Nos 121 to 125. These three cottages (above right) are listed buildings grade II.  They have old tile roofs and large chimneys and were built in the 17th century but with a new façade in the 18th.  The photo in the gallery below taken in the 1960s shows little difference from today.

No. 121 was a café known as Victory Tea Rooms during the years 1940 to 1950.  It was run by Mrs. Smith.  It was a very successful little café and mostly used by the Solicitors nearby and the Council Office Staff.  The business closed down because Mrs. Smith put two advertising boards outside the Cafe, one outside her window and the other in the kerb near the trees mainly for the weekend trade.  The County Council made her take them away and with the subsequent loss of trade the business closed down.  It then reverted back to a private house and was bought by Jill Sutcliffe.

No. 127 (Severn House) (right) is again listed grade II and has an 18th century re-fronting of an earlier building and has an elegant Georgian fanlight over the panel door. There is an arch (now a garage) to allow a coach and horses to pass through to stables at the rear.

The census returns from 1841 to 1911 show that the house was occupied by better-off families.

  • William Martin b 1784 a ‘Landed Proprietor’ is recorded in 1841 and 1851.
  • Ralph Nesbit b 1828, described as ‘Farmer of 280 acres employing 8 men and 3 boys’ was living in the house in 1861.
  • Matilda Statham, whose income came from annuities was recorded in 1871, 1881 and 1891.
  • In 1901 the house was occupied by Robert Orton aged 54 who was described as Poor Law Guardian. He had previously lived five doors up at 137 in 1881 and 1891 when he was described as a solicitor’s clerk.
  • In 1911 Robert Orton was described as ‘retired clerk to the Guardians’ living with his wife, Martha and five sons:
    • Robert William Orton emigrated to New Zealand
    • Thomas Winfield Orton was a professional cricketer.
    • Hugh Orton enlisted to fight in autumn 1914 with Reginald Mason from the Eagle.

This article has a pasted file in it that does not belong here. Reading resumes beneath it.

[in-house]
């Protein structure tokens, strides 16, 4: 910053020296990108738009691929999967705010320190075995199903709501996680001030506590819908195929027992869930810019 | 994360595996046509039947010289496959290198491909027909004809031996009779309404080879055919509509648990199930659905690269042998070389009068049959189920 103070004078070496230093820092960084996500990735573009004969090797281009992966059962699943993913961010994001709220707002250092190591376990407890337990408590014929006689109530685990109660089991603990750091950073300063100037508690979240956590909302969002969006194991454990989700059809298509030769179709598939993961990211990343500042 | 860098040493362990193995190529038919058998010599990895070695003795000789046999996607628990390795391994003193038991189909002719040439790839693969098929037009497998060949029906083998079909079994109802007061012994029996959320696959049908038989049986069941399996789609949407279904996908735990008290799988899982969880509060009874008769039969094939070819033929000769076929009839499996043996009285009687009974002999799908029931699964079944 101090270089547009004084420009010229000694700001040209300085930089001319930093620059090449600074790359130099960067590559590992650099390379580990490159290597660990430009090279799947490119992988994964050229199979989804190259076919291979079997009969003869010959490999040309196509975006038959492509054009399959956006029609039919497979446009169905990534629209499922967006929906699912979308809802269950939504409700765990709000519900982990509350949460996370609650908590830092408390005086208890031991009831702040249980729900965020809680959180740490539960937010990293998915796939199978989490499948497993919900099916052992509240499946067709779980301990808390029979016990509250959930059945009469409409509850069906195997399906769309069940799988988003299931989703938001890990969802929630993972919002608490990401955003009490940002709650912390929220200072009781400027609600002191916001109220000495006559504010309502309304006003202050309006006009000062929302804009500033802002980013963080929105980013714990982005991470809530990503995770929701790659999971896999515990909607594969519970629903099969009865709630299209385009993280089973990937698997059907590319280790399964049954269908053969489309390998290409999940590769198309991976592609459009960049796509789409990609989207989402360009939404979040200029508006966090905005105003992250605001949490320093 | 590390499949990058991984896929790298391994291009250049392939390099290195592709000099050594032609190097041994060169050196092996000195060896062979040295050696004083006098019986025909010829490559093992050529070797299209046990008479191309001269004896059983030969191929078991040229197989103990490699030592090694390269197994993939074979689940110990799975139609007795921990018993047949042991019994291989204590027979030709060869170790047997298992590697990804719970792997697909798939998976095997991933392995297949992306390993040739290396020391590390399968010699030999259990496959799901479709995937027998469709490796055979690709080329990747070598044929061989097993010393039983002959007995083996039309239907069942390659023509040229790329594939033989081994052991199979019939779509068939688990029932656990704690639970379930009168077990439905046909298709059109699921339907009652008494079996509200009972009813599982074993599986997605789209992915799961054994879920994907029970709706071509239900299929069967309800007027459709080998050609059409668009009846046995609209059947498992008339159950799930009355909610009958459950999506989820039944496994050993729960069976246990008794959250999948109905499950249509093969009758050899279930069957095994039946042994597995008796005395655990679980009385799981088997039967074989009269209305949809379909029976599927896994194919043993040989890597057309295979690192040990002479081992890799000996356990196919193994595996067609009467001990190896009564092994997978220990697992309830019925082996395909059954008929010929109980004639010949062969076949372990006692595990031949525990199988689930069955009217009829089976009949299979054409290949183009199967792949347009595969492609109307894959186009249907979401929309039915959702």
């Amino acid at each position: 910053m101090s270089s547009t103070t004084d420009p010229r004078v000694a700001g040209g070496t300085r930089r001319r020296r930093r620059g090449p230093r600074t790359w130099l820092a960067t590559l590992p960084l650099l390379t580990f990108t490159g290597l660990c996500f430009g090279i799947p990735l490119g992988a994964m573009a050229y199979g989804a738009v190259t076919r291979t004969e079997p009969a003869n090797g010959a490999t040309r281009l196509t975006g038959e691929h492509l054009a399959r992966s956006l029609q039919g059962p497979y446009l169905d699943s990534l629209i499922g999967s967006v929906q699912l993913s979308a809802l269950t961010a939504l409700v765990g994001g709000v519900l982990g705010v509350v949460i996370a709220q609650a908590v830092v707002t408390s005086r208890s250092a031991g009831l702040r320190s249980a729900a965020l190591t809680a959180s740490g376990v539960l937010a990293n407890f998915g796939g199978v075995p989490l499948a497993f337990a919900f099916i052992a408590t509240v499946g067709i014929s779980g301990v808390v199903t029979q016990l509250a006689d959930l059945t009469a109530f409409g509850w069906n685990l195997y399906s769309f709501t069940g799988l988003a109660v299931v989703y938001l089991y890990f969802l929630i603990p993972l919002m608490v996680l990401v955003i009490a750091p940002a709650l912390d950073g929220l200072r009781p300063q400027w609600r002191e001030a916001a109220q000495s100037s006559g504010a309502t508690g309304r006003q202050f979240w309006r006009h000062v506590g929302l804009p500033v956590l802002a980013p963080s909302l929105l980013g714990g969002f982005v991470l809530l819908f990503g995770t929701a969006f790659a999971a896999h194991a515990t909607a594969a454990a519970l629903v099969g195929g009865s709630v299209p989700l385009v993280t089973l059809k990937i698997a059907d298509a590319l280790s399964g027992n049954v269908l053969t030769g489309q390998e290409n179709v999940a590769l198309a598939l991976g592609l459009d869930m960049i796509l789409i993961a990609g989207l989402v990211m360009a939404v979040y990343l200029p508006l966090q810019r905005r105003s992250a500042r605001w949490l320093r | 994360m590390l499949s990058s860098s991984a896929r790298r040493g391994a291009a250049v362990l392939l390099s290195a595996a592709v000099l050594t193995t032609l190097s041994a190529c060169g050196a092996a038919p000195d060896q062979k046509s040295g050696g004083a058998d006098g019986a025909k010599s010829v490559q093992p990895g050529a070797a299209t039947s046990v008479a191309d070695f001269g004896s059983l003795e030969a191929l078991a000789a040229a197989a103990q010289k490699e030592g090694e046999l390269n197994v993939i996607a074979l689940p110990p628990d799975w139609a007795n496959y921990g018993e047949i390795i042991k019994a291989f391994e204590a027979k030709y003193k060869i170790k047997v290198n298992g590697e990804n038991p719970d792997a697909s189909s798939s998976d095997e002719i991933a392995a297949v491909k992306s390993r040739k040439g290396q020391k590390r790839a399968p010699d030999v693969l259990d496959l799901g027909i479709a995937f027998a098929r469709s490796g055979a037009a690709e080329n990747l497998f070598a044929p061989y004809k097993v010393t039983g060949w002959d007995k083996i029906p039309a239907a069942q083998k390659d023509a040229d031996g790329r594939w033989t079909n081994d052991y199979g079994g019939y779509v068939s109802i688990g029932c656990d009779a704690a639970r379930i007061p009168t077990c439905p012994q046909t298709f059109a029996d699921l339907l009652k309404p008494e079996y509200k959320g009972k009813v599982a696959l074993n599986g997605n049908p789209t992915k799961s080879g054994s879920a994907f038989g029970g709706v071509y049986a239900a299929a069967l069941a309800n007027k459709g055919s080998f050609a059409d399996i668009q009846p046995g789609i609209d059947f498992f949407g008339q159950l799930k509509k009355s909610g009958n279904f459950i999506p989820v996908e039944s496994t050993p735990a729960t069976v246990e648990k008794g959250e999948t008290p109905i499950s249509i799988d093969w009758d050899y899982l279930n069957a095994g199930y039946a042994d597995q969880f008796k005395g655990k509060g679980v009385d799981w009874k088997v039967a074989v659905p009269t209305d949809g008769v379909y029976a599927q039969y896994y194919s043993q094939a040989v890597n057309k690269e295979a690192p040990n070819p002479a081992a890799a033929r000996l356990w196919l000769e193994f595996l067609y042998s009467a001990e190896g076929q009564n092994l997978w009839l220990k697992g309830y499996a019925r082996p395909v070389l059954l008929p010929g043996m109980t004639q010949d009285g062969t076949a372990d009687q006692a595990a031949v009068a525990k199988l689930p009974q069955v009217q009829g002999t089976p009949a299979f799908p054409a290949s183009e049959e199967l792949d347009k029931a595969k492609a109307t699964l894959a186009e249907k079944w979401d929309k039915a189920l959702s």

• Gerald went to Canada and then joined his brother Robert in New Zealand.

No. 129 (top left once known as Wee Oaks) is a very small late 16th century or early 17th century house.  It had only “one up, one down”.  It was later extended at the back and is listed grade II.  Right next to the big house (no. 127) owned by landed proprietors, lived:

  • In 1841 a tallow chandler (dealer in candles) – James Hollis aged 45
  • In 1851 a sawyer – John Slater
  • In 1861 a carpenter – John’s son, James Slater aged 27
  • John Stevens lived in the house for many years. In the 1871 census he was aged 47 and described as an agricultural labourer. Ten year’s later he had become a miller’s labourer. In the 1891 census he had left the house and was living in Barn Meadow as a miller, but he was back in the house in 1901 as a 77 year old pensioner.
  • The 1881 resident was George Dobson, a baker.
  • In 1911 the house was occupied by Charles Atkins, a Brewer’s Labourer with a wife and 6 month son. They had a lodger, Frederick Gladman who was a farm labourer.


Click on any of the photographs below to enlarge it and to see the description.  Then click on forward or back arrows at the foot of each photograph.  To close the pictures, just click on one.

Plan Your Visit

Opening hours:

Wednesday to Sunday, and Bank Holiday Mondays, 12noon to 4:30pm

49 High Street
Old Amersham

01494 723700
[email protected]


“Enjoyed our visit to this wonderful interactive museum where you are positively encouraged to touch things!”

“Visited Amersham museum yesterday – lovely place, provides many details on the history of the place. Plenty of cute cafes, pubs and shops around also… not difficult to find free parking nearby. ”

“A well-run, informative and interesting small museum on the main street. It’s mostly volunteer-run and they do a great job in keeping it and making you feel welcome…Check out the herb garden too.”

“Enjoyable film and television location guided walk around Amersham hosted by Amersham Museum – here are the Sun Houses on Highover Park and further up the hill is High & Over.”

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